The excitable DiMarco arrived at Grand Blanc even edgier than usual, still wound up after having kicked away a golden chance at a victory—and a pile of Ryder Cup points—the week before at the International. (After eagleing the 8th hole at Castle Pines, DiMarco held a four-point lead, but he made four bogeys and a pair of doubles on the way in.) DiMarco is aware of his station in golf and eager to claw his way into the ranks of the elite. He had a breakthrough year in 2000, winning his first tournament, the Pennsylvania Classic, and finishing 19th on the money list. This year he was the 36-hole leader at the Masters, and only three players on Tour have made more birdies.
Yet at the Buick he was still channeling Rodney Dangerfield. "Every time they show the Ryder Cup standings on TV, they're not showing me," DiMarco said last Saturday, after his third straight bogeyless round. "They're stopping at 15th place. It's as if I don't have a chance. I feel as if they're disrespecting me, and I'm using that as fuel."
Early on Sunday it looked as if DiMarco was on the verge of running out of gas. Trying to reach the par-5 7th with a driver off the deck, he pushed his second shot into the trees and from there made his first bogey of the tournament. However, instead of backing off, DiMarco attacked with renewed vigor and was rewarded with a back-nine 30, the kind of performance that is becoming routine for this explosive, all-around talent. "It was a pressure-packed week," DiMarco said following the round. "With what happened last Sunday, with the Ryder Cup situation, I proved something to myself this week. Hopefully I proved something to some other people, too."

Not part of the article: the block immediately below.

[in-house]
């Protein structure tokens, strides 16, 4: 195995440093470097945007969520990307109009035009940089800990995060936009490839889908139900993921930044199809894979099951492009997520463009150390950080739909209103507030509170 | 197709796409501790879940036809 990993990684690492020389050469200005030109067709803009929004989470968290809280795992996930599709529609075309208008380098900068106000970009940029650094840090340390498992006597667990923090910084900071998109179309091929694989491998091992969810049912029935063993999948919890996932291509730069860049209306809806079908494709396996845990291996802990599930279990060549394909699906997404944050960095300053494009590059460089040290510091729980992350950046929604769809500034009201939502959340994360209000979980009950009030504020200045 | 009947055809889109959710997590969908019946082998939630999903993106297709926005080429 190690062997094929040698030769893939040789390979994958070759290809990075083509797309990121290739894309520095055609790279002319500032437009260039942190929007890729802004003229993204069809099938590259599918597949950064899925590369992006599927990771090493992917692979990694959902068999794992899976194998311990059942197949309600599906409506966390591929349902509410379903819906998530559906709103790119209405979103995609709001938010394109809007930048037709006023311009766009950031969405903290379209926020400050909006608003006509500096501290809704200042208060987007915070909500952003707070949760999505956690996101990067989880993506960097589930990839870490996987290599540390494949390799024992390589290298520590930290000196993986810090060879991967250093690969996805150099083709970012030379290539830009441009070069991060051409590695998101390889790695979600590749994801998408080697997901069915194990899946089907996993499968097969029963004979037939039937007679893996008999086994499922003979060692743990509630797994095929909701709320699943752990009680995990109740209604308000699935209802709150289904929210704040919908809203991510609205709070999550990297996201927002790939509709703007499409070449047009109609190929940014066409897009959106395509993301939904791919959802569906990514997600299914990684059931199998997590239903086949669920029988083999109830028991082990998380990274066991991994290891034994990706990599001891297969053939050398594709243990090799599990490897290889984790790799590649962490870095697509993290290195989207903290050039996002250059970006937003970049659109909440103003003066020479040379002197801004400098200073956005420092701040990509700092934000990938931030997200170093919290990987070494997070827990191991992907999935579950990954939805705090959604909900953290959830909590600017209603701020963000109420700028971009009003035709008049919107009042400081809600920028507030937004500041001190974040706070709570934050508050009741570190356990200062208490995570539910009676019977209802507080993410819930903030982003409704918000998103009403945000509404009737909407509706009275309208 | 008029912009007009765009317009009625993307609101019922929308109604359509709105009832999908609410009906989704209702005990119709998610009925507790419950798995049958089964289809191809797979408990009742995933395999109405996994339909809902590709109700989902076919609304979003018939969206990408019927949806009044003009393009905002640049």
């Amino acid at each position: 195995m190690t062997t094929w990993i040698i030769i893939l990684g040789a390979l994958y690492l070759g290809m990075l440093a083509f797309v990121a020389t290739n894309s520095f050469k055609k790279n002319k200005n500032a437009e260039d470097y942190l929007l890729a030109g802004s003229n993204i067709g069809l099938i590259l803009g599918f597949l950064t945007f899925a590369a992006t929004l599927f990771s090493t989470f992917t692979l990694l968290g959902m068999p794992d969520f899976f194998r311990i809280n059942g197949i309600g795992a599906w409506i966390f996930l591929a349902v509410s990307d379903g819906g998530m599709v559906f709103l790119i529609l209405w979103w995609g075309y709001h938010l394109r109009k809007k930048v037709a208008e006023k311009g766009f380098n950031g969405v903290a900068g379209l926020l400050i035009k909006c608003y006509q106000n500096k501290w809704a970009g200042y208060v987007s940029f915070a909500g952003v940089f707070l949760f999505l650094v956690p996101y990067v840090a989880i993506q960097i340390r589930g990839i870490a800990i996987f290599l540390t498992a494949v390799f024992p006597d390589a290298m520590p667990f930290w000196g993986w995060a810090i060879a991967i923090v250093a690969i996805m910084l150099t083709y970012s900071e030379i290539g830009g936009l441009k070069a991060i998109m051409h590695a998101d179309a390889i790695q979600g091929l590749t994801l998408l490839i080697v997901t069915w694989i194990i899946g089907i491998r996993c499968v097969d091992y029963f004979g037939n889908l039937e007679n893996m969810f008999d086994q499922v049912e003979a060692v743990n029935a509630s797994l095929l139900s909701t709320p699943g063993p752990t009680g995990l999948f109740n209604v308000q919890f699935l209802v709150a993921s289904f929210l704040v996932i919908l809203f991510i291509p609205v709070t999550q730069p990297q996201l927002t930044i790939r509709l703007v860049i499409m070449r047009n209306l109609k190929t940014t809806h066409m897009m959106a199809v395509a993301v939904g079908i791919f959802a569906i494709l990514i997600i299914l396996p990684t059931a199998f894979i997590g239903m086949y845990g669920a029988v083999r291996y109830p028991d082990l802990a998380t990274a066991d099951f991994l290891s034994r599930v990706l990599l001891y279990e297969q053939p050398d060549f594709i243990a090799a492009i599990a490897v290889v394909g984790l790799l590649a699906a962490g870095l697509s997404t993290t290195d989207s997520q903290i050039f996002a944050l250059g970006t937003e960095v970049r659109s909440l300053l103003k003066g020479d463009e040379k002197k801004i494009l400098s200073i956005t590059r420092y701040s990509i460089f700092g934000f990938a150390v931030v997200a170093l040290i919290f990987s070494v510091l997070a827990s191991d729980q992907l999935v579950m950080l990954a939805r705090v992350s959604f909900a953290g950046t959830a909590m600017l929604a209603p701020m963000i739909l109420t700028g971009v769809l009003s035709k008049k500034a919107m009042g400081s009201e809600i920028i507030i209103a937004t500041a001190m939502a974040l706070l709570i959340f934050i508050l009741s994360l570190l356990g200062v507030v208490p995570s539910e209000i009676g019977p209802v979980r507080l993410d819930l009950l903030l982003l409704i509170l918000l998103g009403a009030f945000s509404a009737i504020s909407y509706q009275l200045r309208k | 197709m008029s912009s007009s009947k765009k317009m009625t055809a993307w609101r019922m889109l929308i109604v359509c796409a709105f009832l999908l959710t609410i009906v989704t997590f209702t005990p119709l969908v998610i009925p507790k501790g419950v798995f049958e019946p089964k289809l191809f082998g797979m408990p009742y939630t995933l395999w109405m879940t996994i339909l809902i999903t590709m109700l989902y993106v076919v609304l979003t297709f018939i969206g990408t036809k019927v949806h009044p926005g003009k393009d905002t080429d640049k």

No doubt Captain Strange got the message, for he's no stranger to using the media to make a point to his potential players. Recently he sent a little pep talk in the direction of Justin Leonard, the hero of Brookline who is languishing at 23rd in the standings. "People assume that Justin is automatically going to be on the team," Strange told reporters, "and that is obviously not the case."
Last week Leonard blew off the dig. "I haven't talked much with Curtis, but I don't need to," said Leonard. "I know what I need to do, and he knows I know, and I know that he knows."
On Friday, Leonard began to do what he needed to do, striking the ball, he says, "as well as I have all year from tee to green." Considering that he hit 13 fairways and 17 greens, a 68 was about the worst Leonard could have shot. On Saturday he continued to play with authority and, with only 24 putts, shot a 63 to storm into a tie for third and raise the possibility of a points bonanza. Said Leonard afterward, "Did I think about the Ryder Cup during the round? Absolutely. It's a big motivating tool. I'm sure I will think about it tonight. The Ryder Cup is in the back of everyone's mind."
Maybe Leonard should have been thinking a little more about Warwick Hills on Sunday. His long game all but deserted him, and he huffed and puffed his way to a 70. No one in the top 19 had a worse score, and the meek finish doomed him to a four-way tie for 10th, worth a measly 2.5 Ryder Cup points. Leonard is still stuck in 23rd place, with 376.250 points. He also needs to finish no worse than second at the PGA to have a prayer of cracking the top 10, and that could represent his only chance of making the team. Notwithstanding one remarkable 45-foot putt, Leonard has been shaky at best in two previous cup appearances, amassing an 0-3-5 record. "I'm going to go to the PGA and try to win another major championship, and if I make the Ryder Cup team as a result, that will be wonderful," said Leonard. "No matter what I do, Curtis has a tough decision. Maybe I can get in there and make it tougher."
Funny thing about this Buick Open, while everyone else was obsessing over the Ryder Cup, Perry quietly went about the business of winning the tournament. He took control during the middle rounds with back-to-back 64s, highlighted by a 29 on the front side on Friday and another 29 on Saturday's back nine, which stretched his lead to five strokes. Clutch birdies at 14 and 16 on Sunday sealed the deal. So what was the secret to Perry's fourth career victory? "I didn't think about the Ryder Cup once this week," he said. "It never even entered my mind."